Hydrogels have been commonly used over the past decade as cell scaffolds for a variety of purposes ranging from tissue engineering and regenerative medicine to drug screening. They can form and maintain 3D structures, which provide support to cells for culture of different tissues while mimicking the native extracellular environment. A multitude of different hydrogels with varying chemical, mechanical and structural properties exist. These properties not only affect cell attachment, spread and survival in the scaffold, but also biochemical and physiological relevance to the host tissue. Given their importance in the drug discovery process, there is a need for precise characterisation, to aid in both regulatory approvals and clinical use.
Pear Bio is a precision medicine start-up which relies on an accurate characterisation of their novel formulations of hydrogels to ensure appropriate recreation of tumour microenvironments. Their hydrogels enable in vitro drug testing on tumour cells taken from patients and grown in the hydrogel scaffold.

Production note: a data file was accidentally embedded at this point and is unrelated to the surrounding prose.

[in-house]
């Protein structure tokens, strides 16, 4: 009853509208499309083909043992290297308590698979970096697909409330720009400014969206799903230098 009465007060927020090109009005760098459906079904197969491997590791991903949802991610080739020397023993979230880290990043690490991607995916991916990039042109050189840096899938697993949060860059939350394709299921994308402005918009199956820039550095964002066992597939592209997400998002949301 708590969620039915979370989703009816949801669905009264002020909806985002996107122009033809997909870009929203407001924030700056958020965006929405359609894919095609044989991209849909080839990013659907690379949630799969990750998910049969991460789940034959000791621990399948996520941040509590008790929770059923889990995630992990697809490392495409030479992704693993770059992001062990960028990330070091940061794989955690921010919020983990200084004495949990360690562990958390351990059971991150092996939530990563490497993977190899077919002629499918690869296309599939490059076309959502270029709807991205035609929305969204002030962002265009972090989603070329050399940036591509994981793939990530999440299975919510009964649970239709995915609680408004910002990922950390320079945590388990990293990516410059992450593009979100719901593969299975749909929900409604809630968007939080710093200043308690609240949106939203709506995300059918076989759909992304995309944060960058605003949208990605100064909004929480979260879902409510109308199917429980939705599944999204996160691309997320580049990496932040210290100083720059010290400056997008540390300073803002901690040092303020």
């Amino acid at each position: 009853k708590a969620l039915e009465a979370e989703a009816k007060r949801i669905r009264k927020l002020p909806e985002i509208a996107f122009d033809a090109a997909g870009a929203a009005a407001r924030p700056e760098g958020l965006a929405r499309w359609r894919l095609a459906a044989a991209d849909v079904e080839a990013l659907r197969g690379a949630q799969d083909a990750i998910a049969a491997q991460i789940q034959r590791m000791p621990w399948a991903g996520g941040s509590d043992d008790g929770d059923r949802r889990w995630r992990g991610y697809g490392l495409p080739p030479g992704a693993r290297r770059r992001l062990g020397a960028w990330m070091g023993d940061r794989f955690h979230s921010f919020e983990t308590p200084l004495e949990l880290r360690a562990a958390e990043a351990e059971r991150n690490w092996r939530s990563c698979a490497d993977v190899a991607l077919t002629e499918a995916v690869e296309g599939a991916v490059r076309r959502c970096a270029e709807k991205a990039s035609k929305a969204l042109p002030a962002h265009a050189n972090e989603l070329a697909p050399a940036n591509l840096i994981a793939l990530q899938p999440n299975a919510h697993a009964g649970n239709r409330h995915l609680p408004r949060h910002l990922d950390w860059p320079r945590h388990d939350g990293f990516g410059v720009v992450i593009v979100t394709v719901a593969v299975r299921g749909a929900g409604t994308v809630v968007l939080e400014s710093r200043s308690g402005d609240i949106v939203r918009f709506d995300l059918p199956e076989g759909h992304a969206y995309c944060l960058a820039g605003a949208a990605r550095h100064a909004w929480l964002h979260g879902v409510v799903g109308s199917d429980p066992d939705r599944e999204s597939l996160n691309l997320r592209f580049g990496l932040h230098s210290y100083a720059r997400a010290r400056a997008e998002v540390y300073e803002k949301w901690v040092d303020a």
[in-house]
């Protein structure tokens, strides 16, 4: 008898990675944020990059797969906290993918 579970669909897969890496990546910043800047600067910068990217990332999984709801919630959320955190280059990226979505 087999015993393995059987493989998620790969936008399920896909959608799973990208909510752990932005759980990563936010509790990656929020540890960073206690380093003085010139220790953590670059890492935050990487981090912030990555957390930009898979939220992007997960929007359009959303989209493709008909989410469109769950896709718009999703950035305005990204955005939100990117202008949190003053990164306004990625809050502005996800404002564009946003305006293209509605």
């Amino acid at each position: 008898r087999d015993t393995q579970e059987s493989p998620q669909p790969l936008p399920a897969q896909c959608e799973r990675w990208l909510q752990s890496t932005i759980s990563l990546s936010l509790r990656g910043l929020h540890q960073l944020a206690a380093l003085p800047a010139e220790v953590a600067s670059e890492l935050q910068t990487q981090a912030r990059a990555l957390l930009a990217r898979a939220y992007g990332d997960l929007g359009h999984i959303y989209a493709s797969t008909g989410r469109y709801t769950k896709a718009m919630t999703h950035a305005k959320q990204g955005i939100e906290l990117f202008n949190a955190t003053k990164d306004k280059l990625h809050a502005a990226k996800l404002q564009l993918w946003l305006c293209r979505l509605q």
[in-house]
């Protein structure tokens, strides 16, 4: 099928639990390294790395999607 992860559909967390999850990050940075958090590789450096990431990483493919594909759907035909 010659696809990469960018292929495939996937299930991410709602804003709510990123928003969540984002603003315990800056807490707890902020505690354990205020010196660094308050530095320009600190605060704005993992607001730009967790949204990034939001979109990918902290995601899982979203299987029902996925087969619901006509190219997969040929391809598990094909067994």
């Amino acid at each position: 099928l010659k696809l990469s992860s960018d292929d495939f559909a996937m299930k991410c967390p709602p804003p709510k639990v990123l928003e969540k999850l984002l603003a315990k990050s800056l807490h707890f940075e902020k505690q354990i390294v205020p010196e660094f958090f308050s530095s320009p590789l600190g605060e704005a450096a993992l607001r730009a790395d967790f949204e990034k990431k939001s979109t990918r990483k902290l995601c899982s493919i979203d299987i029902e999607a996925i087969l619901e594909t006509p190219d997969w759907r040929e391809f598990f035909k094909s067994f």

NPL collaborated with Pear Bio to characterise the diverse formulations of their hydrogels. NPL used scanning electron microscopy to provide structural information. These images offered insight into the characteristics of the microstructure which forms the scaffold. The formulations were also mechanically tested using rheology and the measurements provided, such as viscoelastic properties, aided in the assessment of hydrogel production.
The work helped Pear Bio characterise and optimise current hydrogels in their production pipeline, while also providing insights for candidate improvement before further testing and clinical trials. These measurements were crucial in determining the structural and physical properties of a system which aims to revolutionise and personalise cancer treatment. The analysis provided by NPL assisted Pear Bio in its commercialisation pathway by supporting product regulatory approvals.